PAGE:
The Nature of Organisations
In this discussion, “organisation” is a generic term. It means any formal or informal group of individuals who interact, co-operate, have a common culture, a common purpose, and carry out communal activities at any scale.
This common purpose may be:
- To yield benefits for the organisation itself.
- To yield benefits for other external individuals or organisations.
- A combination of the two. Because an organisation must maintain itself, it is never entirely altruistic. However, because it requires inputs to function, it is normally co-operative. This involves a process of negotiation and agreement.
- To yield disbenefits for other individuals or organisations. If this is the purpose of an organisation, then it is normally part of a larger one which benefits from this behaviour.
Because an organisation must maintain itself and its function, its purpose cannot be disbenefits for itself. However, this does not prevent an organisation from harming itself in error. Nor does it prevent a sub-organisation from harming it.
Benefits are, of course, the satisfaction of needs and the avoidance of contra-needs. In the case of individuals, these needs are for existence and procreation, kin relatedness, non-kin relatedness and growth. Their contra-needs are any failures of these. In the case of organisations, their needs are to maintain and operate their processes, and to produce the outputs, for which they were established. Their contra-needs are any failures of these processes and outputs.
Organisations fulfil their purpose by satisfying their own needs, avoiding their own contra-needs, and as outputs, providing satisfiers and contra-satisfiers for others. Resources may also be necessary to fulfil an organisation’s purpose. If so, a process is needed to turn the necessary resources into sufficient satisfiers, or ways of avoiding contra-satisfiers. This process can be carried out either by the organisation itself, or by another individual or organisation. Thus, an organisation will either:
- acquire, from another individual or other organisation, ready-made satisfiers, or ways of avoiding contra-satisfiers, or
- acquire the necessary resources from another individual, organisation, or elsewhere in its environment, and process them.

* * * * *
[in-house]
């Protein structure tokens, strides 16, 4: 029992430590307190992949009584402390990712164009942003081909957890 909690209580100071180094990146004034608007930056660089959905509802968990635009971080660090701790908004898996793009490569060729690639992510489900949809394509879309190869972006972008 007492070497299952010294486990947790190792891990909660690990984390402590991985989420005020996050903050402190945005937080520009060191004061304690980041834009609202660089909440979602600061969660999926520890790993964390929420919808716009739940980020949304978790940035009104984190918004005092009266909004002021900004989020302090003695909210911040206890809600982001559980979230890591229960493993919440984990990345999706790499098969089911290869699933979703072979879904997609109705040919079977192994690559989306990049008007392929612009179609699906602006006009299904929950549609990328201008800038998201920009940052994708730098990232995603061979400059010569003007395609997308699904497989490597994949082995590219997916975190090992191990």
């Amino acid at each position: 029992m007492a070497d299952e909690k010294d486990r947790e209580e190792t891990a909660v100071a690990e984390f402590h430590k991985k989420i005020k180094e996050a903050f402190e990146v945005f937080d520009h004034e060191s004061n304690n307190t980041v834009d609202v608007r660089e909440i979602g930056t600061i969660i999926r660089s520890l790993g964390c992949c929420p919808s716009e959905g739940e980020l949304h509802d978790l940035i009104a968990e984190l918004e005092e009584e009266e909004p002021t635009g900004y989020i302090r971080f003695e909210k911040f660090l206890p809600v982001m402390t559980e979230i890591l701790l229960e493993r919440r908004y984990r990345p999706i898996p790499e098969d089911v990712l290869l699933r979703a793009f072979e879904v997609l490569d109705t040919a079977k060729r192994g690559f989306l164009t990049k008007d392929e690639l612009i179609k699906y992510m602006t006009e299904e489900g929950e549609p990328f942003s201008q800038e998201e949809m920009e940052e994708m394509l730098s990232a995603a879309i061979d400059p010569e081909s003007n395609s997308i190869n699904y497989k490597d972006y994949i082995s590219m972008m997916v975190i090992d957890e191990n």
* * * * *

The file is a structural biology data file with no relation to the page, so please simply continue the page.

How Organisations Emerge
There are several steps in the emergence of an organisation. These are described in the diagram and text below.
Motivator. Motivators are defined as perceived opportunities to benefit oneself and/or others, and perceived risks of dis-benefits to oneself and/or others. Organisations arise from the decision-making processes of one or more individuals. Each will have recognised the same motivator, prioritised it, and concluded that action is required. Each will also have assessed the options for action, and will have concluded that they lack the resources to carry it out alone.
Individual Response. Each individual may then decide that the motivator is something beyond their control. Alternatively, they may decide to adopt a problem-solving approach, and either join an existing organisation, or form a new one to deal with it collectively.
Communication and Assembly. If the affected individuals adopt a problem-solving approach, they will contact and communicate with one another. If they assemble, either formally or informally, then this creates an organisation.
There are interactions between the following stages, and they normally progress in parallel.
Belief System. The members of the organisation debate the motivator, either formally or informally. Ultimately, they either create or adopt a belief system which, correctly or incorrectly, explains the motivator and how they hope to address it.
Hierarchy. Owing to the principal of requisite hierarchy, a social hierarchy emerges within the organisation. Each level in the hierarchy is known as a stratum. Those in a higher stratum have greater social status and control over the activities of the organisation than those in lower strata.
Organisation. The organisation structures itself and the processes necessary for it to carry out its intended function. This structure comprises sub-organisations with specific delegated responsibilities, a command sub-organisation, and a system of communication between them.
Function. At some stage, the states of organisation, hierarchy and belief are sufficient for an organisation to begin carrying out its intended function.
Any of the final four stages, i.e., belief system, hierarchy, and organisation formation, as well as actual function, can result in motivators for others. For example, individuals and organisations will generally attempt to obtain a satisfier with the least expenditure of their own resources. This may pose a threat to others. Thus, other organisations which pre-exist or become established, may act in competition or opposition.
I will discuss the various steps in this process in more detail, one by one in the articles which follow. I will then move on to discuss how organisations sustain themselves and how, ultimately, they collapse.